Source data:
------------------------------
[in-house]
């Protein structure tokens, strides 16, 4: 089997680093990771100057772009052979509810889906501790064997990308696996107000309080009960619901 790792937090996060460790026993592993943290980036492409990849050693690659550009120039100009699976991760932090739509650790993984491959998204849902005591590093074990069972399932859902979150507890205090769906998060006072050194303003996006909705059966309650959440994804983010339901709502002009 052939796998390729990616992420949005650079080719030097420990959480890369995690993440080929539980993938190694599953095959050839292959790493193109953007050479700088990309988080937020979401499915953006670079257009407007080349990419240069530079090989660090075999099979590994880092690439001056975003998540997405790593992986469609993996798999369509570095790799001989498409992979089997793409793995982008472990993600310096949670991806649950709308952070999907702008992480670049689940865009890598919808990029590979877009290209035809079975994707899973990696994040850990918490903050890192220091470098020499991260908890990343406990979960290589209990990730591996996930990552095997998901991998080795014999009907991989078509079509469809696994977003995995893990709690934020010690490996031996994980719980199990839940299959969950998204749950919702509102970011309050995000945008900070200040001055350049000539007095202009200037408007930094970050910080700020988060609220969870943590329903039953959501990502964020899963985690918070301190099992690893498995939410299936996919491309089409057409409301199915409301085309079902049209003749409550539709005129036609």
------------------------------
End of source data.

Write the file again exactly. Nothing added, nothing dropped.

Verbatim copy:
[in-house]
């Protein structure tokens, strides 16, 4: 089997680093990771100057772009052979509810889906501790064997990308696996107000309080009960619901 790792937090996060460790026993592993943290980036492409990849050693690659550009120039100009699976991760932090739509650790993984491959998204849902005591590093074990069972399932859902979150507890205090769906998060006072050194303003996006909705059966309650959440994804983010339901709502002009 052939796998390729990616992420949005650079080719030097420990959480890369995690993440080929539980993938190694599953095959050839292959790493193109953007050479700088990309988080937020979401499915953006670079257009407007080349990419240069530079090989660090075999099979590994880092690439001056975003998540997405790593992986469609993996798999369509570095790799001989498409992979089997793409793995982008472990993600310096949670991806649950709308952070999907702008992480670049689940865009890598919808990029590979877009290209035809079975994707899973990696994040850990918490903050890192220091470098020499991260908890990343406990979960290589209990990730591996996930990552095997998901991998080795014999009907991989078509079509469809696994977003995995893990709690934020010690490996031996994980719980199990839940299959969950998204749950919702509102970011309050995000945008900070200040001055350049000539007095202009200037408007930094970050910080700020988060609220969870943590329903039953959501990502964020899963985690918070301190099992690893498995939410299936996919491309089409057409409301199915409301085309079902049209003749409550539709005129036609």